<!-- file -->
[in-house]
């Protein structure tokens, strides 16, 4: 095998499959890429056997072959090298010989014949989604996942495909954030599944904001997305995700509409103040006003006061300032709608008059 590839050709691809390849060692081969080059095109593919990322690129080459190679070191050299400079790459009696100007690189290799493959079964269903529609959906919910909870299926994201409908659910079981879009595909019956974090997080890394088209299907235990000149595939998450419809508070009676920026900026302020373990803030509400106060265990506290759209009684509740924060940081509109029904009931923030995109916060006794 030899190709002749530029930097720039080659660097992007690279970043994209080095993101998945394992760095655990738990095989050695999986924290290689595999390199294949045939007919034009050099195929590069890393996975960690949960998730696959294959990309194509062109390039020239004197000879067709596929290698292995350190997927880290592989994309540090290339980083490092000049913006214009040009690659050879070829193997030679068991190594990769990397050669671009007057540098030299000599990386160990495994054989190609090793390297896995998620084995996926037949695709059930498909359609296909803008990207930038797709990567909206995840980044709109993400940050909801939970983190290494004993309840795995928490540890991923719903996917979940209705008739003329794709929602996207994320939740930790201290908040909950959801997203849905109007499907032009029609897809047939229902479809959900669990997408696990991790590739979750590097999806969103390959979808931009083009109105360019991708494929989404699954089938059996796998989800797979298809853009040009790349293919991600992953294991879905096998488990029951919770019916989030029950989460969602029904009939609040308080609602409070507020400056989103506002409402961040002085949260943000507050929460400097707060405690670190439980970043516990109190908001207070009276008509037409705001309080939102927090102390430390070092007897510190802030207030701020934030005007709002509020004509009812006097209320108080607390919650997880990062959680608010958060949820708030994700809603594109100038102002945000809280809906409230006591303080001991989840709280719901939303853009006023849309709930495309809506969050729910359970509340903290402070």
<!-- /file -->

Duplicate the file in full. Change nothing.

[in-house]
């Protein structure tokens, strides 16, 4: 095998499959890429056997072959090298010989014949989604996942495909954030599944904001997305995700509409103040006003006061300032709608008059 590839050709691809390849060692081969080059095109593919990322690129080459190679070191050299400079790459009696100007690189290799493959079964269903529609959906919910909870299926994201409908659910079981879009595909019956974090997080890394088209299907235990000149595939998450419809508070009676920026900026302020373990803030509400106060265990506290759209009684509740924060940081509109029904009931923030995109916060006794 030899190709002749530029930097720039080659660097992007690279970043994209080095993101998945394992760095655990738990095989050695999986924290290689595999390199294949045939007919034009050099195929590069890393996975960690949960998730696959294959990309194509062109390039020239004197000879067709596929290698292995350190997927880290592989994309540090290339980083490092000049913006214009040009690659050879070829193997030679068991190594990769990397050669671009007057540098030299000599990386160990495994054989190609090793390297896995998620084995996926037949695709059930498909359609296909803008990207930038797709990567909206995840980044709109993400940050909801939970983190290494004993309840795995928490540890991923719903996917979940209705008739003329794709929602996207994320939740930790201290908040909950959801997203849905109007499907032009029609897809047939229902479809959900669990997408696990991790590739979750590097999806969103390959979808931009083009109105360019991708494929989404699954089938059996796998989800797979298809853009040009790349293919991600992953294991879905096998488990029951919770019916989030029950989460969602029904009939609040308080609602409070507020400056989103506002409402961040002085949260943000507050929460400097707060405690670190439980970043516990109190908001207070009276008509037409705001309080939102927090102390430390070092007897510190802030207030701020934030005007709002509020004509009812006097209320108080607390919650997880990062959680608010958060949820708030994700809603594109100038102002945000809280809906409230006591303080001991989840709280719901939303853009006023849309709930495309809506969050729910359970509340903290402070």